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Updating the Foreign Intelligence Surveillance Act

24 Pages Posted: 13 Jul 2007  

Orin S. Kerr

The George Washington University Law School

Abstract

This essay argues that the Foreign Intelligence Surveillance Act should be restructured to account for changes in communications technology and Fourth Amendment law since FISA's enactment in 1978. FISA reflects the person-focused assumptions of 1970s-era technology and constitutional law. At that time, foreign intelligence monitoring necessarily focused on subject identity and location. Although some modern investigations track this traditional approach, many do not; investigations involving packet-switched networks often start with data divorced from any known person or location. FISA should be amended to create two distinct authorities for surveillance: data-focused authorities when the identity and/or location of the subject are unknown, and person-focused authorities when the identity and/or location are known. A two-pronged approach can best implement the goals of foreign intelligence investigations given the realities of modern communications networks.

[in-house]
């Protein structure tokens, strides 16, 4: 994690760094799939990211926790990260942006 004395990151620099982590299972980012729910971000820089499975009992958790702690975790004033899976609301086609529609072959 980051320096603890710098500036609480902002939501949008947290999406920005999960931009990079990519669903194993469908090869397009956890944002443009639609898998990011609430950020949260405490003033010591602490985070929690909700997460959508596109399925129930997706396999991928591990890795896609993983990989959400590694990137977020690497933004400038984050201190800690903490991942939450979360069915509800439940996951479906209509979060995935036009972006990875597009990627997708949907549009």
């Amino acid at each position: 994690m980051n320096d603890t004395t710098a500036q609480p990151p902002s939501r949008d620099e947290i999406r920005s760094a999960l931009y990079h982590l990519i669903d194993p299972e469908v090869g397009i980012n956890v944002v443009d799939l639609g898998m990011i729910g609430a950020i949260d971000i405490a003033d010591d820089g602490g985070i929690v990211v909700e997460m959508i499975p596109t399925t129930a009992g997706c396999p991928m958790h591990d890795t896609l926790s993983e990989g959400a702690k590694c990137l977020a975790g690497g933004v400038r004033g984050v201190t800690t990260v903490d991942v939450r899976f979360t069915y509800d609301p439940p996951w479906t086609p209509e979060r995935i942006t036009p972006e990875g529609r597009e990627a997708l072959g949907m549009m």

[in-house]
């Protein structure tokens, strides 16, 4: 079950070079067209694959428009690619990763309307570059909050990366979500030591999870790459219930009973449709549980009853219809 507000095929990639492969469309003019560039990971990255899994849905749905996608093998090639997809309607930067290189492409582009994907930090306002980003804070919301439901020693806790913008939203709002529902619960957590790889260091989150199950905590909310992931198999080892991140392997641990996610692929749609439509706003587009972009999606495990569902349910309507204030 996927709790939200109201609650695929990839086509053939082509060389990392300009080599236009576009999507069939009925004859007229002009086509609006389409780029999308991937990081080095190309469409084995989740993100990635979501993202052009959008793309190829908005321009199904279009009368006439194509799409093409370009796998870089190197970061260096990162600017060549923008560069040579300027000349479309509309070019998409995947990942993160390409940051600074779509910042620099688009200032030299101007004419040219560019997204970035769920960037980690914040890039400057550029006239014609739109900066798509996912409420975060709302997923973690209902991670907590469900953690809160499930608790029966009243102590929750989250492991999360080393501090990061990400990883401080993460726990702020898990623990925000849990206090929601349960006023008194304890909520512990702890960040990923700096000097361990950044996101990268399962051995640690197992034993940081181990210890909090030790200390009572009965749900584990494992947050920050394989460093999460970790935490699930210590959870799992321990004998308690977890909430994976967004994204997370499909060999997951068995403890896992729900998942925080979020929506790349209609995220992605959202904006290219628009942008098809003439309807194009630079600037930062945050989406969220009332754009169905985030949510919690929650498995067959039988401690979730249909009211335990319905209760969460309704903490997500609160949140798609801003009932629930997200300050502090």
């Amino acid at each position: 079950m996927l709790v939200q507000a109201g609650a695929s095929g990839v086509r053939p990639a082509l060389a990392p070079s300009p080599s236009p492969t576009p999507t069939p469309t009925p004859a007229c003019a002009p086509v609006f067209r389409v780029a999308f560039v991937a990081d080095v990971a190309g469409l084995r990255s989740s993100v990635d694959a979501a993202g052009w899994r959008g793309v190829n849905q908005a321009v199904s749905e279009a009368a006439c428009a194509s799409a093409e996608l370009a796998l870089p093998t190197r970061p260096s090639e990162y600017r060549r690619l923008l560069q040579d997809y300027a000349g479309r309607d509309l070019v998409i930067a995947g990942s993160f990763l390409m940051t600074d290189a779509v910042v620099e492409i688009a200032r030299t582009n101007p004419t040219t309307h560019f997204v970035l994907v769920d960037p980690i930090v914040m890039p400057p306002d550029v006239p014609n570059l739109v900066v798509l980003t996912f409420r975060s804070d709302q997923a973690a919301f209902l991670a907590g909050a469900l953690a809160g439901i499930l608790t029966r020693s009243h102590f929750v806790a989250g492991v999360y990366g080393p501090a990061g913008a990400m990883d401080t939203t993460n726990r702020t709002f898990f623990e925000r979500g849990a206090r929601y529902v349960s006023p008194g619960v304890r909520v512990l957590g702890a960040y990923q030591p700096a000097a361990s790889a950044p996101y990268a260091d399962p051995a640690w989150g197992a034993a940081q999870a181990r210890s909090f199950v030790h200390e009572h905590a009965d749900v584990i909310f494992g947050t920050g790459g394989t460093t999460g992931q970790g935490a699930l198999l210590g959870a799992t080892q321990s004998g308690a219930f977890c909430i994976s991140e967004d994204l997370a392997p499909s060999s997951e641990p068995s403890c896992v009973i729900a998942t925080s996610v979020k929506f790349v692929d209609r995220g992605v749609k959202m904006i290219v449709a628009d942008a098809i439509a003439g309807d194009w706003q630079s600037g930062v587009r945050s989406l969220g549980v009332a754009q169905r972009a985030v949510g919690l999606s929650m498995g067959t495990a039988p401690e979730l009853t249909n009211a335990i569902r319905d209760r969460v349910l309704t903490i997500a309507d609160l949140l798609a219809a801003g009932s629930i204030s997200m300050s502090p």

Keywords: FISA, Foreign Intelligence, Internet, Fourth Amendment

JEL Classification: K1, K14

Suggested Citation

Kerr, Orin S., Updating the Foreign Intelligence Surveillance Act. University of Chicago Law Review, Forthcoming; GWU Legal Studies Research Paper No. 289; GWU Law School Public Law Research Paper No. 289. Available at SSRN: https://ssrn.com/abstract=1000398

Orin Kerr (Contact Author)

The George Washington University Law School ( email )

2000 H Street, N.W.
Washington, DC 20052
United States
202-994-4775 (Phone)
202-994-9817 (Fax)

HOME PAGE: http://www.law.gwu.edu/orin-s-kerr

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